As it turns out, Johnson (mostly) only sees 2 minutes into the future, and rather just his own future. Having suspended disbelief this far, one might well consider that such a "gift" would most likely prove entirely impossible to adjust to or compensate for, even if one could. Yet clearly Johnson has got used to it, even if it is also a tiresome weight on his shoulders.

So far it's all a bit downbeat and small-time, but what adds a great deal in this story (originally from no less a writer than Philip Dick) is that Johnson has one event from the further future he's also been able to see - a meeting with the woman of his dreams which he knows the hour and place of, but not the day. Given that, when this meeting does indeed materialise, it is with an astoundingly, mesmerisingly good-looking Jessica Biel in the role of Liz Cooper (who also turns out to be a warm and kind person), we can readily sympathise with the character who believes this love might help lift him out of his burdensome existence.

This romance, and the warm feelings it inspires, give a very great deal to the movie, not least also a bit of comedy, as Johnsons's "2-minute" thing allows him to go through a multitude of different first-line chat-up scenarios, which invariably fail to work with the lovely newcomer.

The FBI have a real task for Johnson to perform, and at first they think (wrongly) that coercion might be as effective as cooperation. However Moore's Agent Ferris soon realises the error of this, especially when she grasps Johnson's romantic motivations for doing the right thing. Given (notwithstanding) their typical features as actors - Moore and Cage offer a surprisingly effective and appealing on-film partnership. There are several pretty major plot twists and one very major one, and a few really spectacular moments, especially at the Grand Canyon, several less well-known facets of which we also get to see and appreciate in the course of what looks like (and can be enjoyed as) a mini "road-movie" segment.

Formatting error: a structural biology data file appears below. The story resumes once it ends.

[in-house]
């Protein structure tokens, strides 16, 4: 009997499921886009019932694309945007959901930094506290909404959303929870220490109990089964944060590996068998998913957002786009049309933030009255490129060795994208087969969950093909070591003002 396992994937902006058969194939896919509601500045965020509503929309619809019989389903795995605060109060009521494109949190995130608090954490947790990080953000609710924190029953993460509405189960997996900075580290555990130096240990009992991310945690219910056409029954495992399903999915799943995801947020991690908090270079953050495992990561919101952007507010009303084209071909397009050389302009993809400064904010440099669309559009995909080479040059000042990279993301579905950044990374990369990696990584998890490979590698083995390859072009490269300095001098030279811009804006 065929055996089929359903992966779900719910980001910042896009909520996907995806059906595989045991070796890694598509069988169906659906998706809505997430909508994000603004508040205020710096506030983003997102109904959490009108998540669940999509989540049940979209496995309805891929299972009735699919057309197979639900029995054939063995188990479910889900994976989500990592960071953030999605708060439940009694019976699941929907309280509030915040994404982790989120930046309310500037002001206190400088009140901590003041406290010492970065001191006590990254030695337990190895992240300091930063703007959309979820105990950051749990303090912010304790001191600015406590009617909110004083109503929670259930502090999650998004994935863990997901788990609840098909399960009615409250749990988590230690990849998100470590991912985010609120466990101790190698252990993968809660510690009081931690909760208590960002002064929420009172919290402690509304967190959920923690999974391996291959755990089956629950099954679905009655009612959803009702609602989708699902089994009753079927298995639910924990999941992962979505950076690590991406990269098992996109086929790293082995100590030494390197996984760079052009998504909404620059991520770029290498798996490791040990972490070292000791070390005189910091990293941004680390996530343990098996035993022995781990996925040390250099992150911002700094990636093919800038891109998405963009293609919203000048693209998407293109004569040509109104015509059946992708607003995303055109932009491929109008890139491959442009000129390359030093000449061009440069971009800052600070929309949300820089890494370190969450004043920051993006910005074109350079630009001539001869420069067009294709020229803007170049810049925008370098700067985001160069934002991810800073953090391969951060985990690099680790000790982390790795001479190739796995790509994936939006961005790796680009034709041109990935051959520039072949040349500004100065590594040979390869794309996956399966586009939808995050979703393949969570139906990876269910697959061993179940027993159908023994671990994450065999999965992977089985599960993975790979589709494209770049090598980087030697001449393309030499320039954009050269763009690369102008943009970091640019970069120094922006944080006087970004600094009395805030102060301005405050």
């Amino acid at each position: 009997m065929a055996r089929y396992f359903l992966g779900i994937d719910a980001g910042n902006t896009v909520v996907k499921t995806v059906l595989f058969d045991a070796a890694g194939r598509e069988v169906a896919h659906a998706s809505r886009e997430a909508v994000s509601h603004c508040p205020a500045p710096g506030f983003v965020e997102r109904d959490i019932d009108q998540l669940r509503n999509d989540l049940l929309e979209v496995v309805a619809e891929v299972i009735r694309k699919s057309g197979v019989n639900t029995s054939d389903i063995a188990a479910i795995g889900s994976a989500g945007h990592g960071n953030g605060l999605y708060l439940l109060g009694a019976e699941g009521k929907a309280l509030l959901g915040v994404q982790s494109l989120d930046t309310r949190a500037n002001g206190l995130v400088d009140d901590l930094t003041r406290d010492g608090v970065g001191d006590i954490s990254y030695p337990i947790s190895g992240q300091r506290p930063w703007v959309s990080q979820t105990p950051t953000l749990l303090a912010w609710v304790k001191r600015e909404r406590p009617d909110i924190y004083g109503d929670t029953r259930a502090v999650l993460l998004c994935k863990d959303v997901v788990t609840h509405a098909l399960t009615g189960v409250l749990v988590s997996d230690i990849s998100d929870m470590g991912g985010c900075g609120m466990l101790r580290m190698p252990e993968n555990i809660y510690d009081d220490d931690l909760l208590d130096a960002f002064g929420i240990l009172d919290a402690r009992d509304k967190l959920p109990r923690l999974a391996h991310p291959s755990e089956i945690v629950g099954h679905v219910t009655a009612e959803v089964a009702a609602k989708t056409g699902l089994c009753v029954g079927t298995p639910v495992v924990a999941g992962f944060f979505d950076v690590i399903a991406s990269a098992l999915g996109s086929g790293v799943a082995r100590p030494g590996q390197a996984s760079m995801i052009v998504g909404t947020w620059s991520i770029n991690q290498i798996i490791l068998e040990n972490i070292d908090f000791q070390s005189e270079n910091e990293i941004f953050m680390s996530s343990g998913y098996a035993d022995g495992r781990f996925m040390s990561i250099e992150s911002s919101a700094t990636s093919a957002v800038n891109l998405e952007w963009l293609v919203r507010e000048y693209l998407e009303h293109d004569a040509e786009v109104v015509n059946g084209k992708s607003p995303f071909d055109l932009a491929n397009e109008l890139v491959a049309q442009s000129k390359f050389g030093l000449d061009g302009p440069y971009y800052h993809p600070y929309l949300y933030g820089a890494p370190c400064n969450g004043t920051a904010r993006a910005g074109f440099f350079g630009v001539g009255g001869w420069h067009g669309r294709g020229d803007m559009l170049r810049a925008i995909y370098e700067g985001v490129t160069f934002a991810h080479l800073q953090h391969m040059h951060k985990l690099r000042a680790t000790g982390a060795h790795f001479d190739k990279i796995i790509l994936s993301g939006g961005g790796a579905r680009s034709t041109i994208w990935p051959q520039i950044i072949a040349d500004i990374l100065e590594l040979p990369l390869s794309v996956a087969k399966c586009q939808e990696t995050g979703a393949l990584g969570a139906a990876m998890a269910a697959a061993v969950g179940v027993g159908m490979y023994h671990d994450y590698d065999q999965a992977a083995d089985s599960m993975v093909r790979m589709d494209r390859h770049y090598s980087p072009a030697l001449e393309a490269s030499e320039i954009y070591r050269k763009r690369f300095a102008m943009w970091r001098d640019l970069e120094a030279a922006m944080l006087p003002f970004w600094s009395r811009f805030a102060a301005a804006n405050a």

There are also some nice touches when Johnson does indeed live up to Ferris's expectations and uses his gifts to save life repeatedly, while ensuring appropriate comeuppances for the bad-guys (of which there seem at times to be hordes).

Somehow it all gels well enough, and all the more so given that a great deal is left unshown and unsaid. One is absolutely not used to such economy in films, especially films of this genre, and here it pays dividends. It remains surprisingly fresh throughout, and in many ways we are left with the idea that (despite the critical and grand-scale nature of the threat that Johnson is roped in by the FBI to avert), this film is also very much about the overriding need in all of us to find the right person to love - a prize for which we are naturally prepared to do a very great deal, and put up with a very great deal. In the end, one cannot fail to empathise with the joy - but also the burden and fragility and chanciness - of being given the chance to envision one's perfect mate with which to pass through life.


Review by James from the Internet Movie Database.